Elgin Valley canopy tours take place near Grabouw in the spectacular Hottentots Holland Mountains. A South African World Heritage Site, it’s a “pristine, previously inaccessible” wilderness area about forty-five minutes from Hermanus. The endemic floral diversity is spectacular. Mammals include klipspringer (Oreotragus), baboon, leopard, and grey rhebok. Shy nocturnal animals, Cape leopards are rarely seen.

Backroad to Zipline Platforms

Cape Canopy Tours

Cape Canopy Tours is noted for its safety and high-quality zipline structures and equipment. We began the day with a safety briefing. Our guides explained how the ziplines work and what to expect. I quickly learned that the safety briefing wasn’t preparation for a stunning aerial perspective of the Cape Overberg!

Hottentots Holland Mountains

There were six fun people in my group – a couple from Ireland and a family of four from the UK – father, two daughters, and young son. I was the only first-timer, as everyone else had experienced ziplining before.

After the briefing, we were fitted into harnesses, helmets, gloves, and jackets. Our adventure began with a 30-minute ride over rough backroads in an open 4×4 safari vehicle. The views were amazing as we drove over bumps, potholes, and puddles from an overnight rain. Clouds framed the mountain range and created interesting shapes, shadows, and colors. The truck dropped us off and we hiked a short distance to the first of eleven zipline platforms!

Waterfall Ravine

Eleven Ziplines

There were over 8,000 feet of ziplines – the longest was 1,100 ft. Each zip point had a small plaque describing the length of the slide and the nature and geology visible in the surrounding wilderness area. There were abundant rivers, waterfalls, rocky ravines, and fertile valleys. Near the end, we passed over an 82 ft. suspension bridge situated above a double waterfall.

Cape Canopy Ziplining – Tamlyn Amber Wanderlust

The zipline process begins when you step onto a wooden platform where a guide connects you to the zipline cable. You wear heavy leather gloves; one has a reinforced palm for the hand that rests lightly over the cable behind the pulley – the right for right-handed people. Tightening your hand over the cable slows you down, but the guides told us not to do that without their signal.

Cape Leopard – TimesLIVE

The other hand goes around harness lines under the cable. As you lean into the harness and pull knees to chest – the guide releases the cable, and off you go!!

Walker Bay in Distance

Wind and Speed

Our wild card was the wind. It was substantial! At the first zip platform, we were given the option to reschedule, but everyone wanted to continue. It took me several zips to relax and get into the free, magic feeling of flying through the air on a zipline! Of course, the longer the slide, the faster you go. The guide waiting at the next platform puts on the brake to slow you down for landing. The most difficult part (for me) was trusting in the brake. Without it, you would slam violently into the mountain on the other side!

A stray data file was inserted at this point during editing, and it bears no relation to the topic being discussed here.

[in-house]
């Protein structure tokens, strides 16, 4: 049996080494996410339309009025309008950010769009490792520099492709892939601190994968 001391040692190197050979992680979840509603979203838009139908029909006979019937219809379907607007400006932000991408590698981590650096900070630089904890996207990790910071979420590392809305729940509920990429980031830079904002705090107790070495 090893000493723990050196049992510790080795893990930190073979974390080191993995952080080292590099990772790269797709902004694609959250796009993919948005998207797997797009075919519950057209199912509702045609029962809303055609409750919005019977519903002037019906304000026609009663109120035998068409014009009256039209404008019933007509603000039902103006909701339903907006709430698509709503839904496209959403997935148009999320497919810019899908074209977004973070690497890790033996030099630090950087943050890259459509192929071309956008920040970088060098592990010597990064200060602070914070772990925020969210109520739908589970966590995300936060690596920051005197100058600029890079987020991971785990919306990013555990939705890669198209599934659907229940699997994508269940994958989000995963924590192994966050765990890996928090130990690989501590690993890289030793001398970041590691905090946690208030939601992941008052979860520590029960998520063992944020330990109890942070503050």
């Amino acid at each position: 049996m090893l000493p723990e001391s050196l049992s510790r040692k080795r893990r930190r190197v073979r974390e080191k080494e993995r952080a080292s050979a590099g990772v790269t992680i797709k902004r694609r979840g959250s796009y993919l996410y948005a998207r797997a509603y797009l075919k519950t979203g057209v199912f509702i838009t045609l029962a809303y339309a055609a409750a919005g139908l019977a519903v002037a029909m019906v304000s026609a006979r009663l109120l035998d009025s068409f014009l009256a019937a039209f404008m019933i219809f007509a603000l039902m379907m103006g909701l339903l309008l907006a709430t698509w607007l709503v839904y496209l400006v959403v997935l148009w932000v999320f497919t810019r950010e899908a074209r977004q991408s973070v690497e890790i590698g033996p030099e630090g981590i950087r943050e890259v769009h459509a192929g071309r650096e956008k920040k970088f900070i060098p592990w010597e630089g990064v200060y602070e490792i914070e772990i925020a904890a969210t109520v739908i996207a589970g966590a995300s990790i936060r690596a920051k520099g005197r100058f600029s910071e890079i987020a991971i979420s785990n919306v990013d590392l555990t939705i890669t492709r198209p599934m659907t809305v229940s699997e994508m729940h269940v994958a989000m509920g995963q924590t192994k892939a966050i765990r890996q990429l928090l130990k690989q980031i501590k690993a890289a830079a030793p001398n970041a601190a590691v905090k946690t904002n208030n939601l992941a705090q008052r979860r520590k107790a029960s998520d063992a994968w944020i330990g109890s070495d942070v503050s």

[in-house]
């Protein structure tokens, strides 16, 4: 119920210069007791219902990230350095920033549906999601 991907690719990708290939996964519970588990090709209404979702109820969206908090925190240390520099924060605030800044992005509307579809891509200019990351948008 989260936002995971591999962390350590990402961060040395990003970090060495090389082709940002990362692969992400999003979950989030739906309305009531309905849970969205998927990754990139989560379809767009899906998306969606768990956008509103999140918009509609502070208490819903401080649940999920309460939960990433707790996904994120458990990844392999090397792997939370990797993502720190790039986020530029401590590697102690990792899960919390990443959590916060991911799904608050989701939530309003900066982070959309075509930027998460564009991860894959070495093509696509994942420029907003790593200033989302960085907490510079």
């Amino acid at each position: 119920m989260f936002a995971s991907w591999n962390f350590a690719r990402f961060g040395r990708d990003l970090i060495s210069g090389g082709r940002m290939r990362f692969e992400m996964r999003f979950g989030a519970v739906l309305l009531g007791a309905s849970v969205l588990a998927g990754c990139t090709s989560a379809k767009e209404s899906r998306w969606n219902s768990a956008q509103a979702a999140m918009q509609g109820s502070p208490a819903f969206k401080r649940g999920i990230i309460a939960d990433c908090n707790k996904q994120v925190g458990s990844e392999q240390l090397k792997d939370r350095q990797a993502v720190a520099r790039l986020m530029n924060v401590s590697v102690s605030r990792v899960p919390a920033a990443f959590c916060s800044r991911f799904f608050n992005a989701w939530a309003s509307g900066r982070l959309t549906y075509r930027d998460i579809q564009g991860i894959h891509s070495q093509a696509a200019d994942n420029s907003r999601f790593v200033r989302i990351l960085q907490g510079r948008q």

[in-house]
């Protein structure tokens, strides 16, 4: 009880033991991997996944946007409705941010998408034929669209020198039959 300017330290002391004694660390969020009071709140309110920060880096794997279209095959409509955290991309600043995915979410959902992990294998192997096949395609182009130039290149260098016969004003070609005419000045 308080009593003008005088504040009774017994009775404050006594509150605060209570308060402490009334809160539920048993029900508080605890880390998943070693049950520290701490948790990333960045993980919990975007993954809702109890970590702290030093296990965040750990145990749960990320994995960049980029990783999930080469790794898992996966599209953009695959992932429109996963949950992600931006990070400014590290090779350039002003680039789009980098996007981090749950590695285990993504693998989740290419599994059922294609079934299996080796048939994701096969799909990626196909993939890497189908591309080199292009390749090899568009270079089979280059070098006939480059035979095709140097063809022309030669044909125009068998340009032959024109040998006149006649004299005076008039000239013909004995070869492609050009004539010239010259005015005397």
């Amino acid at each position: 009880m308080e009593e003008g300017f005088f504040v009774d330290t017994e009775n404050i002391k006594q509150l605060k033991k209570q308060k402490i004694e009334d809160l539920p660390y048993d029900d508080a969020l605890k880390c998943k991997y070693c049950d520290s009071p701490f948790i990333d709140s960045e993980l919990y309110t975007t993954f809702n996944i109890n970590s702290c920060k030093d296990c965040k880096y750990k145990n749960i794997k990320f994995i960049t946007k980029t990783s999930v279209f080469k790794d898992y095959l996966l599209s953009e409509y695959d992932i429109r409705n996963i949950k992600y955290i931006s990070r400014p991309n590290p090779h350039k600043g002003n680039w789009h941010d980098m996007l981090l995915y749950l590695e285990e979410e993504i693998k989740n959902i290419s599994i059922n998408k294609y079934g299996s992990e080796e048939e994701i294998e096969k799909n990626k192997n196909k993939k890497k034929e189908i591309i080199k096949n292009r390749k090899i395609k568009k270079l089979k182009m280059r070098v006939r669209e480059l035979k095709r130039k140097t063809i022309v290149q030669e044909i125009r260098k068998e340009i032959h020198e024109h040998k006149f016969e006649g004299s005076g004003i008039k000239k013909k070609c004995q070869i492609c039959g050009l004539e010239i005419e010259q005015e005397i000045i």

Hike to the First Zip

The speed you travel depends on the length of the zipline, your weight, and the wind. The guide waiting takes all things into consideration in deciding when to pull the brake. Our guide was skillful and my landings were soft and painless.

Fynbos Hillside

In heavy wind during the second or third slide, I missed a signal to tighten my hold on the cable and slow down. I’m still not sure what happened, but suddenly the cable stopped and I was hanging in the middle of the slide looking down at the valley below –yikes. The guide zipped out to meet me and ferried us both back to the other side. Scary as that sounds, it really wasn’t – maybe more so for the guide. Focusing on signals is challenging when you’re moving fast.

Tiny Bird Sculpture Last Zip Platform

Euphoria

Ziplining time passed quickly and at the end, it seemed like a dream. The hike to the vehicle pickup point brought us back to reality. It was an unforgettable experience that I hope to repeat! My zipline video is attached – minus the screams

Elgin Panorama – Visit Winelands

I’ve booked a four-day, three-night slackpacking hike in July on the Blue Mountain Trail. The trail is 31 miles long and “winds through wilderness, forests, fruit and wine farms, and lush fynbos fields”.

Elgin Basin Vineyard – Wade Bales Wine Society

The trail covers some of the same terrain we zipped over in Bot River and the Elgin Valley as well as areas of Kleinmond, Paardeberg, Kogelberg, and Palmiet. All are part of the Hottentots Holland Nature Reserve. I’m hiking most days in preparation, as it will be a tough three-day hike for me.

Hottentots Holland Landdroskop Road – CapeNature

Cape Town 2019

Waterfront Cape Town – The South African

It’s fantastic being back in Cape Town! A location that stole my heart during the first visit in 1987. The beautiful coastal city is surrounded by incomparable Table Mountain.

View of Table Mountain from My Gardens Apartment